The first D-Wave One, a commercially available 128-qubit quantum computer, has been sold to Lockheed Martin. The agreement between Lockheed Martin and D-Wave Systems was announced this week.
If you have a spare ten million bucks in your sofa cushions, you too can own the D-Wave One. Rather than relying on transistors and classical mechanics, a quantum computer uses principles of quantum mechanics to operate. So, rather than storing bits that read zero or one, quantum computing utilizes qubits, which record both the state of particle entanglement and memory. In the barest of layman’s terms, quantum computing is better, stronger, faster. And now we have the technology.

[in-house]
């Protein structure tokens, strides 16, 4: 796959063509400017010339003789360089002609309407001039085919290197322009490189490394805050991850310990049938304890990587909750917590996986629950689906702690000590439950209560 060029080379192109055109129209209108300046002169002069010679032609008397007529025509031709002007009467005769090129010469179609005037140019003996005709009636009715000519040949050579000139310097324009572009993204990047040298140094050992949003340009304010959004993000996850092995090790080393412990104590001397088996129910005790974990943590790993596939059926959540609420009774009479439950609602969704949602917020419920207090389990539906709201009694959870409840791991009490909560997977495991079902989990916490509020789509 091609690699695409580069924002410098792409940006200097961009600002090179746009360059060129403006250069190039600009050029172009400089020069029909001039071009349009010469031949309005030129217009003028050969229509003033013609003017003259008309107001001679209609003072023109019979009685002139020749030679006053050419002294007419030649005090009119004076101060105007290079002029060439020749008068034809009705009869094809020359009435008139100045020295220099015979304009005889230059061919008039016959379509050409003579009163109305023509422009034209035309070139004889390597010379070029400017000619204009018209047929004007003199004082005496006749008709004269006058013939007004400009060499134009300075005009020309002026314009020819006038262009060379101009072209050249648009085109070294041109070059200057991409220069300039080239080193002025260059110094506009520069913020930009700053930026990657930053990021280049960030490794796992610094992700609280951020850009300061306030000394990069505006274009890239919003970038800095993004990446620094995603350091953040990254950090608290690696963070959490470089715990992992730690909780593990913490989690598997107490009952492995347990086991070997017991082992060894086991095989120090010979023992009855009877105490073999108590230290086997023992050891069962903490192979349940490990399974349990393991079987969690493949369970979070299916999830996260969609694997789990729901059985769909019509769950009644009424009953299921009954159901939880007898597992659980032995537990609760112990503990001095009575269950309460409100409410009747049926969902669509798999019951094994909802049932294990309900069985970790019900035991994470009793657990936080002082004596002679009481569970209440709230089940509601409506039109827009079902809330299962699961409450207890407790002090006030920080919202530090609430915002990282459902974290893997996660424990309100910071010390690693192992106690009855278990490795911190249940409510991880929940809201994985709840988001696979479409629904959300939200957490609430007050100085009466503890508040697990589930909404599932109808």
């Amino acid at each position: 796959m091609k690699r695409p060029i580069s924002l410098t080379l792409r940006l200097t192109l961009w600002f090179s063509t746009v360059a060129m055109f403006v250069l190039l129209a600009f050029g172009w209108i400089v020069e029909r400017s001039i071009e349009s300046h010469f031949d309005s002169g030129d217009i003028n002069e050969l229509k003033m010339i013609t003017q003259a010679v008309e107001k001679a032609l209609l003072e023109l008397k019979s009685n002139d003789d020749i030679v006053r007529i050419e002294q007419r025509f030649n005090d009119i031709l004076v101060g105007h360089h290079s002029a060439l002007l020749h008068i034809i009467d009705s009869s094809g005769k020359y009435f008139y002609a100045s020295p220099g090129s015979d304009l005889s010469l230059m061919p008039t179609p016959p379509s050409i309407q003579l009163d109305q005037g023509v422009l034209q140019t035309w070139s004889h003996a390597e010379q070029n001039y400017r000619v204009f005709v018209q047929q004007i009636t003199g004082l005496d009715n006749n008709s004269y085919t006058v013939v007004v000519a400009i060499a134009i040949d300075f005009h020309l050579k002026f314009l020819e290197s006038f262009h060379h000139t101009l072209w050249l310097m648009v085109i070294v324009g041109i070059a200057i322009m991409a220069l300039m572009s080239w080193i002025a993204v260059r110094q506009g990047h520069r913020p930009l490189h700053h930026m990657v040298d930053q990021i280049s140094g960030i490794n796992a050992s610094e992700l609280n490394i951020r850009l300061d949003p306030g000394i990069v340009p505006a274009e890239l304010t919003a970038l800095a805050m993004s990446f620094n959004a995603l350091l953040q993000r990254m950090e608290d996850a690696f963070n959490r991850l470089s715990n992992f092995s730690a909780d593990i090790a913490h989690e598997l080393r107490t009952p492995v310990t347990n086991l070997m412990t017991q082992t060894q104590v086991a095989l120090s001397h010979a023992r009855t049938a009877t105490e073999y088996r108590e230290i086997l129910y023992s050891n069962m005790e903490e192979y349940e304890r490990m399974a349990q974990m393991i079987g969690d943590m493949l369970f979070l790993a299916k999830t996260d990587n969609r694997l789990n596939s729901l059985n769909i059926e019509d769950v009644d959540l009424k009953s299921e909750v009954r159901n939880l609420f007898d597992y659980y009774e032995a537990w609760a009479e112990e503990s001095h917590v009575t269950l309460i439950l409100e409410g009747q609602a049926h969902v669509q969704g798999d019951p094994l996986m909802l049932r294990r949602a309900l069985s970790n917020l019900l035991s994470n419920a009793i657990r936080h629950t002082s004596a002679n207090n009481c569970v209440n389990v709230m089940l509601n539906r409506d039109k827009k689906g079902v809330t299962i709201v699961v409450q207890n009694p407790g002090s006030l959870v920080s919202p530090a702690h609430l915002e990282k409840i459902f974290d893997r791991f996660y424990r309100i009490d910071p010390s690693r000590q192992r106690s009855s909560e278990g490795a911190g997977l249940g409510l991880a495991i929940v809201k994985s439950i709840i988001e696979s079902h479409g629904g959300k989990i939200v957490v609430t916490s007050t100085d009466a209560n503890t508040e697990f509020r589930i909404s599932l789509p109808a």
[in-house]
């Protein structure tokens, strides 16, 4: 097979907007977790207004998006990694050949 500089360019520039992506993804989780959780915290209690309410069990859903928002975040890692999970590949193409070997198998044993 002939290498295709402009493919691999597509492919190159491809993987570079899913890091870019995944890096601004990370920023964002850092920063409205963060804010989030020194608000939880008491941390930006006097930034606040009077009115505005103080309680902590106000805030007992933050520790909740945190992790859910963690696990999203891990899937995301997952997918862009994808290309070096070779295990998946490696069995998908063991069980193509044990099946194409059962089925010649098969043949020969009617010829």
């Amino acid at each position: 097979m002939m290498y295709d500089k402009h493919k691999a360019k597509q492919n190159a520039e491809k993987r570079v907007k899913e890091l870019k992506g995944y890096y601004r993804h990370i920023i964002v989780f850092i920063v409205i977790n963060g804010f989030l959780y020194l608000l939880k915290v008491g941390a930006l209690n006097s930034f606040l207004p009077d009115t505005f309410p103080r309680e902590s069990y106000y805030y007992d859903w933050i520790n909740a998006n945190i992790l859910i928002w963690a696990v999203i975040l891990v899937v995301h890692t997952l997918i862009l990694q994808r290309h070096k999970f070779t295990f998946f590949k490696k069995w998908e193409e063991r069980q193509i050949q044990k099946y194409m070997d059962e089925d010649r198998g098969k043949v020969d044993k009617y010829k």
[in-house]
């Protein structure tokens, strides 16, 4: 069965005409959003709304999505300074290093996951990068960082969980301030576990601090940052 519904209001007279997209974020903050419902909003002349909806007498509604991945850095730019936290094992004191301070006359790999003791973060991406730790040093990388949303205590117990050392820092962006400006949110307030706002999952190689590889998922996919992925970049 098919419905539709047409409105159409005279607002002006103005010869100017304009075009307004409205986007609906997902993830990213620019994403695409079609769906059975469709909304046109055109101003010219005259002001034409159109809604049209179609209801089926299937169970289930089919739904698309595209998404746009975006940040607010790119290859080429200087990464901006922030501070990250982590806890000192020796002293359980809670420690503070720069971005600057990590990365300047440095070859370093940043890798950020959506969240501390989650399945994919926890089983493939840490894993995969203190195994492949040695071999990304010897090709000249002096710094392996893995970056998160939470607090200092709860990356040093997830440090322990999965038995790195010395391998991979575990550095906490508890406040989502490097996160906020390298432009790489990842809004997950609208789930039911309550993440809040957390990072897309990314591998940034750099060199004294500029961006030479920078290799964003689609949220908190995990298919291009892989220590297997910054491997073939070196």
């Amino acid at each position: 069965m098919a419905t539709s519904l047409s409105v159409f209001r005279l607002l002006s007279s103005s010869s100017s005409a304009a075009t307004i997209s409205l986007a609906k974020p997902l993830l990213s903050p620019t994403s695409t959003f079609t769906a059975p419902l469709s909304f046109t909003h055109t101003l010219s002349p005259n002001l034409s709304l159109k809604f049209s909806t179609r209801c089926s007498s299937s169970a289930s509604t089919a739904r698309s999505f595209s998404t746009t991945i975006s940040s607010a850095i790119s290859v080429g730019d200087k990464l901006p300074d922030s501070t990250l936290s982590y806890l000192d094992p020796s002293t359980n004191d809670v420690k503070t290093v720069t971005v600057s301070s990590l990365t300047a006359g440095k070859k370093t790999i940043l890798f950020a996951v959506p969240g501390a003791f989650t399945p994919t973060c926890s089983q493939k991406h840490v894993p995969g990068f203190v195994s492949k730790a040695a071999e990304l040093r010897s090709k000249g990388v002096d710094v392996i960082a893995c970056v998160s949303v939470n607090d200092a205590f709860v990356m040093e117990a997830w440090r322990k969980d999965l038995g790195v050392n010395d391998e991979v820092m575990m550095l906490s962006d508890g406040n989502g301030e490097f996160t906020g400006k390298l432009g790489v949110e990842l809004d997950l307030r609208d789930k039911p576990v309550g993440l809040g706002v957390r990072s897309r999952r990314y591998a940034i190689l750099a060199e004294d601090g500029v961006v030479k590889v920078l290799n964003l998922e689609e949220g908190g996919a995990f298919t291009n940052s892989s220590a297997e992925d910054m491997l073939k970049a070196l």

Predicted functions of quantum computers include code decryption, solving number theory and optimization problems, and modeling complex biological systems. But can it run Crysis?